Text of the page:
At midday, they counted down and everyone ran into the water and out again. It looked like fun and I cursed my sickness for stopping me from joining in. Next year I swear I’ll do it… Brrrrr…

Why the UK isn’t so bad after all

Just like every other British person, I love to moan about Britain. What awful weather we have. Why must the bin man only come every fortnight? My Waitrose sausages aren’t as good as they used to be, can I have my money back?

I have always dreamed of moving away, to Australia, Canada, even Spain. They have sunshine, laid-back attitudes and loads of fun. What does England have? Nothing. I thought…

That is, until I went exploring last week to discover more about this rainy, miserable country.

My partner and I decided to set off to Somerset – Bath, in particular. Why? I don’t know. Because it’s not too far from London, it has nice countryside and because they make cider there, I guess.

My boyfriend is from Holland, so I really wanted to showcase the best of Britain. We started off by driving past Stonehenge, entirely unexpectedly, which brought back memories of childhood holidays for him and feelings of disappointment for me. It’s a lot bigger in the pictures, isn’t it?

We then made our way to Bradford On Avon, where we were going to be staying on a farm for two nights. It’s a gorgeous little town with narrow streets, old buildings and winding country roads. The sun was shining, our B&B was lovely and we felt pretty good.

As soon as we’d dropped our stuff off, it was time to go to Bath, where we were going to visit the Thermae Spa.

Getting to Bath was easy. Driving around the city was not. It’s not a big place, but my god it’s confusing if you’re behind the wheel. For a start, the Sat Nav suddenly had no idea what it was doing. I expected it to say “I give up. This city is a mess. You’re on your own.” Instead it tried to make me drive down streets that didn’t exist and sent me down the same roads three times. Google maps had no better an idea of what was going on there, and the maps app on my iPhone had no interest whatsoever in helping me out.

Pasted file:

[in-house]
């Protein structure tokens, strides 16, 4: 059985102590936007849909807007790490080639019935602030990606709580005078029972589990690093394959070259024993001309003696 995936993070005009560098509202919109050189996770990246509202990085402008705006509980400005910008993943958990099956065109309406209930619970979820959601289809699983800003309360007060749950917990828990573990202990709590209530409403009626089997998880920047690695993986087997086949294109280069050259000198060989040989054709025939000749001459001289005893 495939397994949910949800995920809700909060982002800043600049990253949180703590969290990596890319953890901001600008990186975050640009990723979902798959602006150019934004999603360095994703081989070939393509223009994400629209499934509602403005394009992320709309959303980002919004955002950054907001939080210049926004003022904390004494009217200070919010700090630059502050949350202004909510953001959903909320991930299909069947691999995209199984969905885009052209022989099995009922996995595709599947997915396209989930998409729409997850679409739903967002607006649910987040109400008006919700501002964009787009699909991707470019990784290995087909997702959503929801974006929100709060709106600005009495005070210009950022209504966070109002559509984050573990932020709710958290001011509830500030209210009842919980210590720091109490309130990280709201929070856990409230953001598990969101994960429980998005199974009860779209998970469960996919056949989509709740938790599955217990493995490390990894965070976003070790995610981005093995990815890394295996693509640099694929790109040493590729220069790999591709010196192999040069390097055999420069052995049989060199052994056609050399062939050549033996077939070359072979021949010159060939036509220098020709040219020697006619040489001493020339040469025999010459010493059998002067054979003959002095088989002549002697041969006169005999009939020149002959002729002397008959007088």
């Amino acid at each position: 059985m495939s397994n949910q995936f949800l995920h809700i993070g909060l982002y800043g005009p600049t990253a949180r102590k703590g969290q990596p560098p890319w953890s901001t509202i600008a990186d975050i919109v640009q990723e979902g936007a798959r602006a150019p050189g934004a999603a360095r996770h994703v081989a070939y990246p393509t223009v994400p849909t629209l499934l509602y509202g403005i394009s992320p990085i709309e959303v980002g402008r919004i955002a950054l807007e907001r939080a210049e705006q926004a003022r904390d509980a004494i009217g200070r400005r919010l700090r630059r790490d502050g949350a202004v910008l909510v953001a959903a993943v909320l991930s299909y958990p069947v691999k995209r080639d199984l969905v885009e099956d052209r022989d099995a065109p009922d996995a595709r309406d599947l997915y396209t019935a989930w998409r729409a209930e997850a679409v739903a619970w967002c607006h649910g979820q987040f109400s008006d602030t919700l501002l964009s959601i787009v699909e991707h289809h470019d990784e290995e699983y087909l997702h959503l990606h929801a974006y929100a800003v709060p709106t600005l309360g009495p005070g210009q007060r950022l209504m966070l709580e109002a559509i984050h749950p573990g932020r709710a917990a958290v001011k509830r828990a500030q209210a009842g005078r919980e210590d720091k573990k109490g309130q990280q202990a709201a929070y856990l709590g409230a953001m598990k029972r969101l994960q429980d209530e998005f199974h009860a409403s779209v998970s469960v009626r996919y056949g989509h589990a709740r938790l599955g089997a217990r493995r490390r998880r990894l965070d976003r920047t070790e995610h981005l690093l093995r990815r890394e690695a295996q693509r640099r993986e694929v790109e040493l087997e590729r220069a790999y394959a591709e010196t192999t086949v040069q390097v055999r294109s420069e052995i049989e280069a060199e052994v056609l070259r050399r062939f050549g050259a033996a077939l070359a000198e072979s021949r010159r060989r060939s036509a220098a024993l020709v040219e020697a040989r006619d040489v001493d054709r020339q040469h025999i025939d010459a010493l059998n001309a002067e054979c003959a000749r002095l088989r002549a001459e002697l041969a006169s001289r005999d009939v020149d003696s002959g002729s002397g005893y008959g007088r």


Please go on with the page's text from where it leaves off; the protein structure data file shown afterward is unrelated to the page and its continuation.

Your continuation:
So we drove round and round and round. Signposts were everywhere, but every one of them pointed down a road that had a no entry sign. You literally couldn’t get anywhere. I started going mad. I also expected the Thermae Spa to be outside of the city, and to have its own car park. If I’d known it was smack bang in the middle and had no car park I’d have dropped the car off the moment we hit the city limits and walked.

Anyway, after an hour of driving round and going mad, we asked for directions and finally found a car park, ditched the wheels, and headed spa-wards for a relaxing four hours of hot-water bliss.

The spa was like an oasis of calm in the middle of a mental-breakdown-inducing city. The girl who met us at reception completely sympathised with our situation, and said the first time she’d come to Bath was from Birmingham, and she’d arrived in the city, driven around and gone mad, and turned around and gone straight back to Birmingham without even getting out of the car.

So I felt like our eventual arrival at the spa was a miracle. We quickly stripped down to our swimmers, grabbed a robe, towel and slippers and a wristband that times your stay and opens and closes lockers, and jumped into the indoor spa pool. It was full of people bobbing about on blue foam sticks, and warming up in the bubbly area. I was disappointed with the temperature, though. Earlier, we’d been shown the VIP pool, where they have a small fountain of natural spring water bubbling up from underground, and that water was seriously hot. But the spa water was as warm as the bath is when you decide it’s time to get out. But to be fair, I like my baths so hot I almost get blisters.